One of Provincetown’s most prominent contemporary painters is John Dowd. As we’ve grown accustomed to, Dowd will have two shows this season at William Scott Gallery, July 1 –6 and September 2 –15. The gallery, which primarily features painting. will also exhibit the nostalgic images of inanimate objects painted by longtime local artist Kate Ryan August 5 – 17, and the colorful, yet moody work of Chet Jones, August 19 – 30. Their season is full of other painting shows, as well, including some new works by Daphne Confar, July 22 – August 3, who paints her intimate portraits onto vintage BINGO cards this year in a new direction for her.

Albert Merola Gallery has currently underway a show of drawings by Pat deGroot through June 23, but the gallery will also feature new paintings by Donna Flax, June 24 – July 7, whose work explores the starry night sky, as well as new work from Irene Lipton and Tabitha Vevers  July 8 – 21, and Richard Baker July 29 – August 11.

The Larkin Gallery has a full schedule of artists this season, including its most notable, Kenneth Hawkey, whose latest show, August 19 – September 6, features a series of small representational paintings capturing moments that are both familiar and full of questions.

Over on the west end of town, Gary Marotta Fine Art has a show of work by Katy Bisby June 17 –July 21, including her delightful drawings of pre-adolescent girls and paintings that evoke childhood memories. Later in the season, Frank Malafronte’s work will be featured in an August 12 – September 23 exhibition of his ocean-inspired paintings. Nearby at the Adam Peck Gallery, which will now have shows of work by several artists, Sian Robertson will be showing her wonderful collage pieces, July 27 – August 2, which were such a hit last year.

Of course, there are also a few shows this year with work from Provincetown’s rich art history. In fact, at the Bakker Gallery, there will be an Alvin Ross show July 8 – 17 featuring previously unseen works on paper and oil paintings. They also have a new discovery with the Florence Brillinger show August 12 – 21. Brillinger painted in Provincetown in the 1910s, then in Paris in the 1920s before moving back here and ultimately marrying artist Fritz Pfeiffer. The Gallery has work from her various periods and they are excited to be able to demonstrate her growth as an artist as her style changed in several directions over the five decades that she painted. The Brillinger show kicks off a series of shows featuring female artists over a period of 8 weeks into the fall, with exhibitions of work by Dorothy Loeb, Evelin Bodfish Bourne, Dorothy Lake Gregory, Nicoletta Poli, Angele Myrer, Susan Flint, and Jane Jarvis Mumford.

Likewise, Julie Heller Gallery is also featuring women artists with a show called New York Society of Women Artists 1925, July 29 – August 25, in addition to a print show July 1 – 28. In Heller’s other gallery, Julie Heller East, there are a number of exciting shows, including one featuring Jim Forsberg’s work August 5 – 18.

Berta Walker Gallery continues its long history of representing important artists associated with Provincetown. Connecting Provincetown’s fine art and dramatic arts backgrounds, they will mount a show celebrating the Eugene O’Neill Centennial with Bound East for Provincetown, July 22 – August 14. The show features work by artists who were here in 1916 when O’Neill changed the face of American theater with his groundbreaking Bound East for Cardiff in 1916. Featured artists include Charles W. Hawthorne, Oliver Chaffee, Blanche Lazzell, Ross Moffett, Agnes Weinrich, Gerrit Beneker, Edwin Dickenson, Dorothy Lake Gregory, Marsden Hartley, Lucy L’Engle, William L’Engle, Tod Lindenmuth, Kyra Markham, and others.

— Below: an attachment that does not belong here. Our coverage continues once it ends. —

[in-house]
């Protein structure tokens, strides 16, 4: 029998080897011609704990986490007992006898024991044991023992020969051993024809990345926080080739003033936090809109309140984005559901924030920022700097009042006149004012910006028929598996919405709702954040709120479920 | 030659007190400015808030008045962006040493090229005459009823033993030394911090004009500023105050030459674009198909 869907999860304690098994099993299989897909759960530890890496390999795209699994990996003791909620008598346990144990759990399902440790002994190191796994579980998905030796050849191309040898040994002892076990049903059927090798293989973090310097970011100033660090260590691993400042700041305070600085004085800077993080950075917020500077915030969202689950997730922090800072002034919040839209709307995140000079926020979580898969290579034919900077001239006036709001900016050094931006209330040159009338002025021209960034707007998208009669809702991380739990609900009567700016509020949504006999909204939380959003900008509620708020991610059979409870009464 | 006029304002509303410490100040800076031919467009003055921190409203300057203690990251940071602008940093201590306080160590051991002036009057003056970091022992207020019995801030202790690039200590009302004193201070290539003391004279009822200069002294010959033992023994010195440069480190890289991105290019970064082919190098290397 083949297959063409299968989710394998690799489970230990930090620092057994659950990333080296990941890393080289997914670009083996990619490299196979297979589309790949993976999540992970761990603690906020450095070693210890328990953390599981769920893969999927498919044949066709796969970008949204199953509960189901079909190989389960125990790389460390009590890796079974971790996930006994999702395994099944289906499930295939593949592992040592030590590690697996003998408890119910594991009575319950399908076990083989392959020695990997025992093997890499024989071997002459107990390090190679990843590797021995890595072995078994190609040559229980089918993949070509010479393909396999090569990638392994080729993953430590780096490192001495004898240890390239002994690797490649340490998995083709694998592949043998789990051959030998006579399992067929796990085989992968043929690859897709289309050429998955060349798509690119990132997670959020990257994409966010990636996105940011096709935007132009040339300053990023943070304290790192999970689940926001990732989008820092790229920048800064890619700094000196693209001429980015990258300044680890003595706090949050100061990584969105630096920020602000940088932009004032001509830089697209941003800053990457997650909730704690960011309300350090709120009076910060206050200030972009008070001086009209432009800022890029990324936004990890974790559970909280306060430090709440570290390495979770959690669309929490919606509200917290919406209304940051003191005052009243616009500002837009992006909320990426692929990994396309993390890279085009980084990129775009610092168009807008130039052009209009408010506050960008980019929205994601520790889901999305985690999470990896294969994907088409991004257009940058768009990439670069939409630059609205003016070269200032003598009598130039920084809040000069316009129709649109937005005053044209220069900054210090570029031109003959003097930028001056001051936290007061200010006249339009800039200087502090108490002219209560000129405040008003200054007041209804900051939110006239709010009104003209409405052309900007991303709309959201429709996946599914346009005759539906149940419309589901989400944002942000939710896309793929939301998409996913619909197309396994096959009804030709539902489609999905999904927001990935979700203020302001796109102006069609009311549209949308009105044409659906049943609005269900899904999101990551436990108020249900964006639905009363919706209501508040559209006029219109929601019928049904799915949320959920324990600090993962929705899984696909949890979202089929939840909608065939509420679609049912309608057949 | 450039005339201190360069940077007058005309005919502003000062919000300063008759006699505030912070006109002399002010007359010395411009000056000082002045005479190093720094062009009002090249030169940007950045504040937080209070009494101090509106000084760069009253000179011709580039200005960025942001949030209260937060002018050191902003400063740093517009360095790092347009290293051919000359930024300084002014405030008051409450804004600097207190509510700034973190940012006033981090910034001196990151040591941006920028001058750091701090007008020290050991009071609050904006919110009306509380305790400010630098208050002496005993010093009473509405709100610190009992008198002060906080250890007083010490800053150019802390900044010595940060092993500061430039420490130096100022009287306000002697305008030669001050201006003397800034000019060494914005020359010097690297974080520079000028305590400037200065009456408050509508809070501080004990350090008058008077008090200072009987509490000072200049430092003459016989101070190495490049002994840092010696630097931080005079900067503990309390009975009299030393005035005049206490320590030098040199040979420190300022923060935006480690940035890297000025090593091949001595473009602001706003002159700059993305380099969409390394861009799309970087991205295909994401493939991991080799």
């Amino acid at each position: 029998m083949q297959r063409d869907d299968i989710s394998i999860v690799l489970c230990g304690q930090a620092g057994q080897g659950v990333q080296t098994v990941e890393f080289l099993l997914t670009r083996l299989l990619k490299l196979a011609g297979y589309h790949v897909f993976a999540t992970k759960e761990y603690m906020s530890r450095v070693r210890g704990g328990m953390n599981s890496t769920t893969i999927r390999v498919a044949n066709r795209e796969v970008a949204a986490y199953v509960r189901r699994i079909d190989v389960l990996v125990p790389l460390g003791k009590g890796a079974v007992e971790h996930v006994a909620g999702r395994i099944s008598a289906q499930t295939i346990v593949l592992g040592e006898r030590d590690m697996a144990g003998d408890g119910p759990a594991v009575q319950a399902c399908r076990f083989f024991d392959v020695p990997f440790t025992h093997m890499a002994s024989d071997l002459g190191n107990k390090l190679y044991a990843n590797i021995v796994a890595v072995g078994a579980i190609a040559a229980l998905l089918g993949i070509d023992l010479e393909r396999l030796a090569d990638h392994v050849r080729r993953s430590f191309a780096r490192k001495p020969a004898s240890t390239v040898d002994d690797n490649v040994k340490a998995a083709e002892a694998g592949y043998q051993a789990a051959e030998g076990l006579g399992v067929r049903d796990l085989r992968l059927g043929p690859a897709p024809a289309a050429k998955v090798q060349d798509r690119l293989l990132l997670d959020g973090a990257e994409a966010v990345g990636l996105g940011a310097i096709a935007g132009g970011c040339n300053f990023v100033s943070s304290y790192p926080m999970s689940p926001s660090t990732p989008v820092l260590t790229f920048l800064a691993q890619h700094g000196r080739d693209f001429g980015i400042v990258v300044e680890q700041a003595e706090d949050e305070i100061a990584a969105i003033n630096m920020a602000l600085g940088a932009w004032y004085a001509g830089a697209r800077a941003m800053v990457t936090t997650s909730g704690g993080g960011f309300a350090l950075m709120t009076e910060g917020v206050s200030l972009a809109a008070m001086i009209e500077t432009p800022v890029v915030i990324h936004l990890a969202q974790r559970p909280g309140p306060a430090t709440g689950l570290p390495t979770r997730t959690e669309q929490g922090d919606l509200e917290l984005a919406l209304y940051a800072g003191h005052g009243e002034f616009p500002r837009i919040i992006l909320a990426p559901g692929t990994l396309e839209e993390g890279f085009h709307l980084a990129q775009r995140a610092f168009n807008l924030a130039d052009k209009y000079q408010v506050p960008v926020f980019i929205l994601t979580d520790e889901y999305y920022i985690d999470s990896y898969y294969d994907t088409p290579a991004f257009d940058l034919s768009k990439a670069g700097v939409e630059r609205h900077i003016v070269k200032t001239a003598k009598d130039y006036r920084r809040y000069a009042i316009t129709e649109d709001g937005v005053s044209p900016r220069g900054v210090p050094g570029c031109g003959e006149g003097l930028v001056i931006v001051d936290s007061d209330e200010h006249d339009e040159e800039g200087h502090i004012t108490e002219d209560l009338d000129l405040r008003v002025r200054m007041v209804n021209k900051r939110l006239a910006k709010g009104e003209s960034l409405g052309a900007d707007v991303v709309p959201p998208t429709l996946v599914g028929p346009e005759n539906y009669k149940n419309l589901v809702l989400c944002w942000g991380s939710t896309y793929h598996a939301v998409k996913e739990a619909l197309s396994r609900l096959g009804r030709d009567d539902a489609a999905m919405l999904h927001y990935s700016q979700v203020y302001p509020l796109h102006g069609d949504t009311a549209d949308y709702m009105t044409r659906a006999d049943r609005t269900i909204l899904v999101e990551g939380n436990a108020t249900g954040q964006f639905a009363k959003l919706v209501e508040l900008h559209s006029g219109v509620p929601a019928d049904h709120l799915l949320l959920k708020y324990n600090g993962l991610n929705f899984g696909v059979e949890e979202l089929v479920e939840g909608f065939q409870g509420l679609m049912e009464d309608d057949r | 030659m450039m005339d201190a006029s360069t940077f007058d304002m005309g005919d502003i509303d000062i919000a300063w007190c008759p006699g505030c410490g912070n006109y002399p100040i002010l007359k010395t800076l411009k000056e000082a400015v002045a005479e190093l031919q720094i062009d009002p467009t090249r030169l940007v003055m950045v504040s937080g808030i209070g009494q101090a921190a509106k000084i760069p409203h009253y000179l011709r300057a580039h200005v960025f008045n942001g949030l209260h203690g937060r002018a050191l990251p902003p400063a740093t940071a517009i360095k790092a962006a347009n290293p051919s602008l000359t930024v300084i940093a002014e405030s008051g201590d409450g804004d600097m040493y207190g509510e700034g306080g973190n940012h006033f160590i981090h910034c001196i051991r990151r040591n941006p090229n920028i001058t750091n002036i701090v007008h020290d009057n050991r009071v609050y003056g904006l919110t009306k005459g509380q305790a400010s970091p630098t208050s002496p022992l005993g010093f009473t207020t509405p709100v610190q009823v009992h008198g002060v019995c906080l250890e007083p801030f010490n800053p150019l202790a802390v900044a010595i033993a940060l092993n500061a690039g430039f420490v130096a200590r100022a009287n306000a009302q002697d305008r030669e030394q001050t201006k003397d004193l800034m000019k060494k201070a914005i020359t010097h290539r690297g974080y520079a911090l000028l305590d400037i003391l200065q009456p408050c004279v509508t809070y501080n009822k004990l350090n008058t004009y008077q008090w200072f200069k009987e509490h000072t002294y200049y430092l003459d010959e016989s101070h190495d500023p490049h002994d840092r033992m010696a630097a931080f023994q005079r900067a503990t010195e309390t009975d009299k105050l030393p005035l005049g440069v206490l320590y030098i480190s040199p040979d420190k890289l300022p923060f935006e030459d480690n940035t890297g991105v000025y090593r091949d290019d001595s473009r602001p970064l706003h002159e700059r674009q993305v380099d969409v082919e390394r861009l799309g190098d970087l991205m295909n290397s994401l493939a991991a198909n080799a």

But first, now through July 10, there is a show of work by a quartet of artists in (or nearing) their nineties. Naughty Nineties  features the paintings of Carmen Cicero, Varujan Boghosian’s neo-surrealist assemblages and collages, Gloria Nardin’s photographs, and Ed Giobbi’s vibrant paintings. The celebration comes as Boghosian turns 90 this year, a fact that will also be celebrated at the Fine Arts Work Center (FAWC) with the exhibition: Varujan Boghosian, Ninety! Visual Poet Literature in Art, Constructions & Collage July 29 – August 22 and at their 40th Annual Art Auction where he will be honored.

At PAAM there are a number of exciting shows, but interestingly, we have to wait until August for painting this year. Miriam Laufer is the subject of a retrospective August 12 – October 16, and David Shainberg has his turn August 26 – November 6. Both painters had colorful palettes that should make PAAM a lively place through the end of the season. But before these shows, PAAM has the William Evaul show July 1 – August 21, offering some 40 works, mostly Evaul’s masterful white-line prints, but also including drawings and paintings, as well from his more than 40 years creating in Provincetown.

Also working in white line printmaking is William Skerritt, whose new body of work will be featured at the Hutson Gallery July 1 – 7. Skerritt infuses his prints with a kinetic energy by selecting subjects in motion.

At the Oils by the Sea/Roccapriore Gallery, there are a number of shows in all media, but of special interest is their ongoing commitment to the next generation of artists with what’s become an annual youth exhibit during Provincetown Family Week. This year, two artists who participated in PAAM’s highly successful ArtReach program will show together July 23 – 30 at the gallery. Sixteen-year-old Kaleigh Mason and 13-year-old Sam Starobin are this year’s artists, and as has been the case for the past two years, a portion of all sales from this exhibit will benefit PAAM’s Youth Program.